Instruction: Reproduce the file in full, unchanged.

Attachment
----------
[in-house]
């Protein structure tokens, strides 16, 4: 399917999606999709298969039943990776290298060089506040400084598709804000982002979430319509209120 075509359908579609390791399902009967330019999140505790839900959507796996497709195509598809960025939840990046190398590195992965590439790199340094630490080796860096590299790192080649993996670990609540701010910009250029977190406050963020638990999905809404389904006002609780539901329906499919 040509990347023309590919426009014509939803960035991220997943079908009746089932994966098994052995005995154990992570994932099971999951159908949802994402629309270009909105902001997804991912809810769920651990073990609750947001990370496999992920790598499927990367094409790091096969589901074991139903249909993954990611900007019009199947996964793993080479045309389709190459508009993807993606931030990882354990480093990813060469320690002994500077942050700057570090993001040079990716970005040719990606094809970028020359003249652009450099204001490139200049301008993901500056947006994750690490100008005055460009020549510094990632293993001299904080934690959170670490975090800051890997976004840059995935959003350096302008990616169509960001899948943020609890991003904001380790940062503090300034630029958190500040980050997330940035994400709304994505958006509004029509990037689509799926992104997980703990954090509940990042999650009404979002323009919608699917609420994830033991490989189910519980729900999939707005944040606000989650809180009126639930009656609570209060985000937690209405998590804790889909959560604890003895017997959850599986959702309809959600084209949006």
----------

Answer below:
[in-house]
């Protein structure tokens, strides 16, 4: 399917999606999709298969039943990776290298060089506040400084598709804000982002979430319509209120 075509359908579609390791399902009967330019999140505790839900959507796996497709195509598809960025939840990046190398590195992965590439790199340094630490080796860096590299790192080649993996670990609540701010910009250029977190406050963020638990999905809404389904006002609780539901329906499919 040509990347023309590919426009014509939803960035991220997943079908009746089932994966098994052995005995154990992570994932099971999951159908949802994402629309270009909105902001997804991912809810769920651990073990609750947001990370496999992920790598499927990367094409790091096969589901074991139903249909993954990611900007019009199947996964793993080479045309389709190459508009993807993606931030990882354990480093990813060469320690002994500077942050700057570090993001040079990716970005040719990606094809970028020359003249652009450099204001490139200049301008993901500056947006994750690490100008005055460009020549510094990632293993001299904080934690959170670490975090800051890997976004840059995935959003350096302008990616169509960001899948943020609890991003904001380790940062503090300034630029958190500040980050997330940035994400709304994505958006509004029509990037689509799926992104997980703990954090509940990042999650009404979002323009919608699917609420994830033991490989189910519980729900999939707005944040606000989650809180009126639930009656609570209060985000937690209405998590804790889909959560604890003895017997959850599986959702309809959600084209949006």